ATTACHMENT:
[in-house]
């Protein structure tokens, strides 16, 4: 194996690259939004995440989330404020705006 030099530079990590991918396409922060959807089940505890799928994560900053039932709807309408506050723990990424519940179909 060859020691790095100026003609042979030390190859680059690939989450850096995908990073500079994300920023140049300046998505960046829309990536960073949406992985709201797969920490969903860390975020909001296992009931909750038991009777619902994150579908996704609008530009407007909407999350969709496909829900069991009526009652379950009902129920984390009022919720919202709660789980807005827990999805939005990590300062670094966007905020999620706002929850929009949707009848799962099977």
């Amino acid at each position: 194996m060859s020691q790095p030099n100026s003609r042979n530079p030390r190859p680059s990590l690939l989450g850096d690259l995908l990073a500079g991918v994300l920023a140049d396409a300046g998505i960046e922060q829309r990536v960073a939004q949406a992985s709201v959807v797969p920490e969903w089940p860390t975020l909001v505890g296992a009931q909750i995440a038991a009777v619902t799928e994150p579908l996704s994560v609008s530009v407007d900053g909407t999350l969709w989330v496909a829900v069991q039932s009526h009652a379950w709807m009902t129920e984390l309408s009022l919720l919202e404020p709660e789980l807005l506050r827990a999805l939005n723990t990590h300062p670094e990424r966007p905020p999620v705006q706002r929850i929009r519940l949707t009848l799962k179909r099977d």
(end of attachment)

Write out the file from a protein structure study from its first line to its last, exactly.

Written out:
[in-house]
């Protein structure tokens, strides 16, 4: 194996690259939004995440989330404020705006 030099530079990590991918396409922060959807089940505890799928994560900053039932709807309408506050723990990424519940179909 060859020691790095100026003609042979030390190859680059690939989450850096995908990073500079994300920023140049300046998505960046829309990536960073949406992985709201797969920490969903860390975020909001296992009931909750038991009777619902994150579908996704609008530009407007909407999350969709496909829900069991009526009652379950009902129920984390009022919720919202709660789980807005827990999805939005990590300062670094966007905020999620706002929850929009949707009848799962099977």
């Amino acid at each position: 194996m060859s020691q790095p030099n100026s003609r042979n530079p030390r190859p680059s990590l690939l989450g850096d690259l995908l990073a500079g991918v994300l920023a140049d396409a300046g998505i960046e922060q829309r990536v960073a939004q949406a992985s709201v959807v797969p920490e969903w089940p860390t975020l909001v505890g296992a009931q909750i995440a038991a009777v619902t799928e994150p579908l996704s994560v609008s530009v407007d900053g909407t999350l969709w989330v496909a829900v069991q039932s009526h009652a379950w709807m009902t129920e984390l309408s009022l919720l919202e404020p709660e789980l807005l506050r827990a999805l939005n723990t990590h300062p670094e990424r966007p905020p999620v705006q706002r929850i929009r519940l949707t009848l799962k179909r099977d």